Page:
One conflict that has plagued the renewable energy industry is that wind farms and solar arrays require a lot of public space. But what if that space was previously neglected, unused and going to waste? Recently, renewable energy developers have begun building on abandoned or contaminated sites unfit for traditional commercial or industrial reuse. The reclamation of these brownfields satisfies the industry’s need for space (the U.S. Environmental Protection Agency estimates there are about 500,000 sites on 15 million acres across the country) and requires less money than getting a permit and breaking ground on a new site.
Brownfields are located in both urban and rural environments, and are usually old mines, landfills or industrial or commercial factories that are contaminated and left unused. These abandoned sites are not only aesthetically unappealing, but the land is going to waste. The cost of cleaning up a site contaminated with pollutants for commercial development is expensive and time-exhaustive. According to the EPA, there are less expensive cleanup techniques that can allow for a safe containment of the contamination within a property. While this practice isn’t suitable for a retail property, the EPA claims it is safe and acceptable for workers.
Solar and wind developers have begun to focus on brownfield projects because the land is cheap and the power infrastructure is already in place, keeping startup costs down. This also makes transferring the generated energy onto the grid for utility companies, or retail providers in deregulated areas such as New York, to eventually supply to customers a much simpler task. Using these unwanted and unused spaces for the creation of sustainable energy is a unique application of the green philosophy of “reuse.” So far, brownfield reclamation projects have been successful in urban and rural areas, with none of the protest many renewable energy sites have faced.
About a year ago, New Jersey’s largest utility provider, Public Service Electric and Gas Company (PSE&G), began working on installing 4,000 solar panels at the Hackensack Solar Farm, a 6-acre lot that was once a gas manufacturing plant. The company predicts the solar farm will eventually provide power to about 200 homes, and in the meantime it creates cleanup, production, installation and maintenance jobs at the site. PSE&G has turned two other brownfields into solar farms, and estimates it has created 1,100 jobs.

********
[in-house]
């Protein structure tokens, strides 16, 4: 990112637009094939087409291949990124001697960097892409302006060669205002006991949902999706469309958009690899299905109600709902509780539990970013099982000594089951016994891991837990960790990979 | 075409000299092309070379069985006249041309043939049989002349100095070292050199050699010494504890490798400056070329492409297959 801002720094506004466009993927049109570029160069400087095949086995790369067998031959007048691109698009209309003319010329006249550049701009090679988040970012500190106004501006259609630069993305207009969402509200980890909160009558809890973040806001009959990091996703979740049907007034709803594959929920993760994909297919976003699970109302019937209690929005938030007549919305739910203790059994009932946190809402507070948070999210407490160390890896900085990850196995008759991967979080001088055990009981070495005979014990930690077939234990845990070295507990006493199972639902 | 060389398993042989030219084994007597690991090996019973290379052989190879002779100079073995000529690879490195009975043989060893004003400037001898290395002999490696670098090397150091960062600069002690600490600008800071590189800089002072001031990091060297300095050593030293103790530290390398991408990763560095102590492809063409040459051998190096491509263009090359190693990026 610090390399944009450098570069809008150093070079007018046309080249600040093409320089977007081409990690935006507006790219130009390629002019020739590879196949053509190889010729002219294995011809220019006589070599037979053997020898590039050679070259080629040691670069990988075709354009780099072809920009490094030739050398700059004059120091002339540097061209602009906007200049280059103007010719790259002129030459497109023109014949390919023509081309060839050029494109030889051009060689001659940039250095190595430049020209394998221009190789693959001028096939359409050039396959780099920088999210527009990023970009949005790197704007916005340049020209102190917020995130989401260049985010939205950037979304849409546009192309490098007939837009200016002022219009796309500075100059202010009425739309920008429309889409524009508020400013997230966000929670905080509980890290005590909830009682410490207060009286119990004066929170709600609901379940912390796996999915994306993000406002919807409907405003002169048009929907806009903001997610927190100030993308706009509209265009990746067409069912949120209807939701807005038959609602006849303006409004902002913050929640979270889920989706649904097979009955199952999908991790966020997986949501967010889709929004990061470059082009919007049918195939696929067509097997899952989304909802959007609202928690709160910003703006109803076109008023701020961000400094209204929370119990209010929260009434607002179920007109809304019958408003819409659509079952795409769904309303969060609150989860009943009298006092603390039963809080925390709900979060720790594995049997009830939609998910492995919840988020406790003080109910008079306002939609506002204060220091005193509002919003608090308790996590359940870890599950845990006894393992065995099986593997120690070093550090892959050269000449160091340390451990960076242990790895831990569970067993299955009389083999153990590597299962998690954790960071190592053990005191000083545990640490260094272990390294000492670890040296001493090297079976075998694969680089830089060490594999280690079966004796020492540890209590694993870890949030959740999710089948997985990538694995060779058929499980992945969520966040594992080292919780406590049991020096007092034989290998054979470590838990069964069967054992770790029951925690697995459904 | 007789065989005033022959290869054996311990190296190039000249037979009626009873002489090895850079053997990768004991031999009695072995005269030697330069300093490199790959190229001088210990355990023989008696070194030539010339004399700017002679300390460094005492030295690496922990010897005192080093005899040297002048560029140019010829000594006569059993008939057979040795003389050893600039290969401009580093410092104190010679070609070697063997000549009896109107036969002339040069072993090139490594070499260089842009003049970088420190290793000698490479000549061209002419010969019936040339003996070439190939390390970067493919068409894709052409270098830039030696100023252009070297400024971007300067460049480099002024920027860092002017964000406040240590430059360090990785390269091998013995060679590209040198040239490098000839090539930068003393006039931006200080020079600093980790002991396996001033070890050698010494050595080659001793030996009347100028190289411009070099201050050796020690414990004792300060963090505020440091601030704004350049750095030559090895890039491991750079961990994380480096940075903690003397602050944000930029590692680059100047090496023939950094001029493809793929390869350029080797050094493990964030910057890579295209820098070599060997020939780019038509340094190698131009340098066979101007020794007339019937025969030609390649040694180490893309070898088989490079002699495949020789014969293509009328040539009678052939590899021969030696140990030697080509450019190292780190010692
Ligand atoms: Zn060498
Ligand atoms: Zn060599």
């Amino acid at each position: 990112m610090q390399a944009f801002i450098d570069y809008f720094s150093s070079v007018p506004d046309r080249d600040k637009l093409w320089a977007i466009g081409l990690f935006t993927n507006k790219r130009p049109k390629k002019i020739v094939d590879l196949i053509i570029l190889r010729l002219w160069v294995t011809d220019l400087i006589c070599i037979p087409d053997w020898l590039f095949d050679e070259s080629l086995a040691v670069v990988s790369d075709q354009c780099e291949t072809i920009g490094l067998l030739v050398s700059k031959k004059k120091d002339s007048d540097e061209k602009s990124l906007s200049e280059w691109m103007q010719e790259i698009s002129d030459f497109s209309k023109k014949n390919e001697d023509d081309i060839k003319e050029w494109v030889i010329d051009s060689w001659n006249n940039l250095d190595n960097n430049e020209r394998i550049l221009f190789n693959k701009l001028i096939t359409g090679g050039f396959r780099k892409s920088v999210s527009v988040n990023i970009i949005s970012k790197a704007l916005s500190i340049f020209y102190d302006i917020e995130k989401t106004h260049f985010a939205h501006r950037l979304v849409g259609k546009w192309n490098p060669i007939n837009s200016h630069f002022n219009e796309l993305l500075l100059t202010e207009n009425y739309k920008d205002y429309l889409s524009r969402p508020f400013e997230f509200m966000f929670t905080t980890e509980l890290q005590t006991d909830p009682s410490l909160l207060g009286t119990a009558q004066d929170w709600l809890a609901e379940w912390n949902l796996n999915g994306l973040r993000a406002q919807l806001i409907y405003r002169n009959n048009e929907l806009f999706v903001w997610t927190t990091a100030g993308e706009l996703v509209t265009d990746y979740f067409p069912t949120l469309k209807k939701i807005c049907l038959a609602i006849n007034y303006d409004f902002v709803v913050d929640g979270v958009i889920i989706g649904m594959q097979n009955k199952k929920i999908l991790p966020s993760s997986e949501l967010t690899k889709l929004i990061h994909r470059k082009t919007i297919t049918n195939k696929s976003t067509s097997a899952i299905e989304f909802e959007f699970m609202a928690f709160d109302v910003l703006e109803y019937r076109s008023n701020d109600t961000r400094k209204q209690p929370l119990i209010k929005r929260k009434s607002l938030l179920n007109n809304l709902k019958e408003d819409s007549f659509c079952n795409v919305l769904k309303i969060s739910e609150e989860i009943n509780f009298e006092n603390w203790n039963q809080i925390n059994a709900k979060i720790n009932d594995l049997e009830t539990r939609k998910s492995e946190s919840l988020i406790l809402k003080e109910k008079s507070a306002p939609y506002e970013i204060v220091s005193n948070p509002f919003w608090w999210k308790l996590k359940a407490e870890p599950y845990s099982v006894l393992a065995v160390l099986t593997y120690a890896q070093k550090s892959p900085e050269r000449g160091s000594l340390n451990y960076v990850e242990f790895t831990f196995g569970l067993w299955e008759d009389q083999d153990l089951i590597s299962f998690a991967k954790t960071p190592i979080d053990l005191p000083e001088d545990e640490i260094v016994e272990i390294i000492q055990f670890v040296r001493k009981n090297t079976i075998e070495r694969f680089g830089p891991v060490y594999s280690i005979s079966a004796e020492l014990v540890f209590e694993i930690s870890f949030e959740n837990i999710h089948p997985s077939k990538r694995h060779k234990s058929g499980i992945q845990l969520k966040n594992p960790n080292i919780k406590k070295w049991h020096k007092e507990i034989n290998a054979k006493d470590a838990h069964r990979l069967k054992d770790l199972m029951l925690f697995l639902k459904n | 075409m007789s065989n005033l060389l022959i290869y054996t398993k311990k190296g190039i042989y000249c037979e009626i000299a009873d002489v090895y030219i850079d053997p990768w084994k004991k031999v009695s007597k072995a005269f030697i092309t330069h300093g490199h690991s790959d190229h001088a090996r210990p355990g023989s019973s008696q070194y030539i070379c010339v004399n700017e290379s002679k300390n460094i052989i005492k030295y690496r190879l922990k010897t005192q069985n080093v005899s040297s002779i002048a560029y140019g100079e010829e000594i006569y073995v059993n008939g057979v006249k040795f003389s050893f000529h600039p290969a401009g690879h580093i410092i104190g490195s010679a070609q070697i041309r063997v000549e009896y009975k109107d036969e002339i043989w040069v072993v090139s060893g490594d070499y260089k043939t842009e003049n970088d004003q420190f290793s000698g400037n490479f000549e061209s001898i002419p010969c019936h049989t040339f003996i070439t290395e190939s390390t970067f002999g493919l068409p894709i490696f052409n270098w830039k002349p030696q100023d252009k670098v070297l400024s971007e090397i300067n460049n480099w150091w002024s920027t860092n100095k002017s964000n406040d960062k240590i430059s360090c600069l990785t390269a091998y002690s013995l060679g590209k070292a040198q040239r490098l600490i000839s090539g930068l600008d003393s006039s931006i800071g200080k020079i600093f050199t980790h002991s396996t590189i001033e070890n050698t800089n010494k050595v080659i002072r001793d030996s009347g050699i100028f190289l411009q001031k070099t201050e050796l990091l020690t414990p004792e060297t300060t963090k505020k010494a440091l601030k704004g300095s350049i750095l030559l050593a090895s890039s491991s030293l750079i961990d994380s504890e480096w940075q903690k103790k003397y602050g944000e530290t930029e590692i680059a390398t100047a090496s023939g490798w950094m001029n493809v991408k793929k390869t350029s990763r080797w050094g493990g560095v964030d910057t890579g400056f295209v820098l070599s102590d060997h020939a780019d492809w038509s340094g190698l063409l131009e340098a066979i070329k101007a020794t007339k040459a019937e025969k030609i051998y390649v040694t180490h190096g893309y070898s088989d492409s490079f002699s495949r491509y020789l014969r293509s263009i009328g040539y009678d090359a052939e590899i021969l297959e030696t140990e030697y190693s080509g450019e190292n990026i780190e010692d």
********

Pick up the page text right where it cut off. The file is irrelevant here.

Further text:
Arizona has also taken advantage of otherwise unusable land to install solar farms. According to a National Renewable Energy Laboratory study, Arizona has the third best combination of land area and resource potential for solar power development in the United States. Gila Bend was once a successful farming town, but the land became infertile as salinity levels rose due to desert irrigation. The town has been revived as a thriving solar energy zone, all on what would otherwise be wasted land.
Some major cities have reconsidered the use of their brownfield sites, including Chicago, Philadelphia and New York, giving previously unwanted real estate new market and environmental value. In New York City, more than 250 acres are now available for sun-powered installations, and according to Mayor Michael Bloomberg, this land could produce up to 50 megawatts of solar power. This would be enough to supply electricity to 50,000 homes during the summer.
Wind activists are also utilizing the open space of brownfields to install renewable energy generators, particularly around abandoned mine lands (AMLs). These lands are often located in areas that aren’t reasonable for traditional commercial or industrial reuse. However, the requirements for a suitable wind farm and the characteristics of an AML are quite similar, most notably that AMLs are often located in mountainous areas that receive consistent wind flows. Now, sites once used to extract resources for brown electricity can be rebuilt as sites for green electricity.
Brownfield initiatives are an ideal blend of renewable energy development with an understanding of the reality of limited available space. The practice is growing in popularity, and may present the future of sustainable energy production.
Ben Barnes is a graduate student with experience in the energy sector. His work concentrates on efforts to increase the sustainability of renewable energy sources and reduce the carbon footprint in the world we live in.